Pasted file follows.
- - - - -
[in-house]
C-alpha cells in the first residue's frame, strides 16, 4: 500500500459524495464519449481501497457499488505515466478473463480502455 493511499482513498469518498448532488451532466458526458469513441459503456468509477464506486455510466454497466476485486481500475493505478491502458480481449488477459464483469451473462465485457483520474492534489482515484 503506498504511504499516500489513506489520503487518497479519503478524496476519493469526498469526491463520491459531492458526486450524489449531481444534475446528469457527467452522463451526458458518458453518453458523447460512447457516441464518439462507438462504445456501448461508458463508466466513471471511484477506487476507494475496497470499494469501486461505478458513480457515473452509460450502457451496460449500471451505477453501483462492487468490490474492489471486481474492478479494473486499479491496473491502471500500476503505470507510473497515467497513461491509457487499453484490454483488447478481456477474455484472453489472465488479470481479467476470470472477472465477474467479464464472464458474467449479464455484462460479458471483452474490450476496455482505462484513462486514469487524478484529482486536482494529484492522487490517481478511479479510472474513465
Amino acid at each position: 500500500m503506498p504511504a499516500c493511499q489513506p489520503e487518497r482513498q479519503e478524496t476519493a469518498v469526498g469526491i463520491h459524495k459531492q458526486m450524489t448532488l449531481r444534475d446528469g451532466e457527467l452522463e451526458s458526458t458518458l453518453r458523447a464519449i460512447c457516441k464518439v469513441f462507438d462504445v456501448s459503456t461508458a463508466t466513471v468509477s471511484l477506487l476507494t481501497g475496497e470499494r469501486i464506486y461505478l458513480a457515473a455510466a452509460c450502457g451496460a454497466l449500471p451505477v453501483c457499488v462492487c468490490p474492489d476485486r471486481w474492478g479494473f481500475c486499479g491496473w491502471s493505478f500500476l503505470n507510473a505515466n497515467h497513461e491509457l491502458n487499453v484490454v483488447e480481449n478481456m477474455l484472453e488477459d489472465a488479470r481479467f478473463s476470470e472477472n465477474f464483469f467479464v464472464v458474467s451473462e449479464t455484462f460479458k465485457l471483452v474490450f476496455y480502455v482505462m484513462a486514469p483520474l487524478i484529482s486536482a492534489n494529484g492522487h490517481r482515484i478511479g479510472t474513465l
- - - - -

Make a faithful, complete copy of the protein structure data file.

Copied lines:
[in-house]
C-alpha cells in the first residue's frame, strides 16, 4: 500500500459524495464519449481501497457499488505515466478473463480502455 493511499482513498469518498448532488451532466458526458469513441459503456468509477464506486455510466454497466476485486481500475493505478491502458480481449488477459464483469451473462465485457483520474492534489482515484 503506498504511504499516500489513506489520503487518497479519503478524496476519493469526498469526491463520491459531492458526486450524489449531481444534475446528469457527467452522463451526458458518458453518453458523447460512447457516441464518439462507438462504445456501448461508458463508466466513471471511484477506487476507494475496497470499494469501486461505478458513480457515473452509460450502457451496460449500471451505477453501483462492487468490490474492489471486481474492478479494473486499479491496473491502471500500476503505470507510473497515467497513461491509457487499453484490454483488447478481456477474455484472453489472465488479470481479467476470470472477472465477474467479464464472464458474467449479464455484462460479458471483452474490450476496455482505462484513462486514469487524478484529482486536482494529484492522487490517481478511479479510472474513465
Amino acid at each position: 500500500m503506498p504511504a499516500c493511499q489513506p489520503e487518497r482513498q479519503e478524496t476519493a469518498v469526498g469526491i463520491h459524495k459531492q458526486m450524489t448532488l449531481r444534475d446528469g451532466e457527467l452522463e451526458s458526458t458518458l453518453r458523447a464519449i460512447c457516441k464518439v469513441f462507438d462504445v456501448s459503456t461508458a463508466t466513471v468509477s471511484l477506487l476507494t481501497g475496497e470499494r469501486i464506486y461505478l458513480a457515473a455510466a452509460c450502457g451496460a454497466l449500471p451505477v453501483c457499488v462492487c468490490p474492489d476485486r471486481w474492478g479494473f481500475c486499479g491496473w491502471s493505478f500500476l503505470n507510473a505515466n497515467h497513461e491509457l491502458n487499453v484490454v483488447e480481449n478481456m477474455l484472453e488477459d489472465a488479470r481479467f478473463s476470470e472477472n465477474f464483469f467479464v464472464v458474467s451473462e449479464t455484462f460479458k465485457l471483452v474490450f476496455y480502455v482505462m484513462a486514469p483520474l487524478i484529482s486536482a492534489n494529484g492522487h490517481r482515484i478511479g479510472t474513465l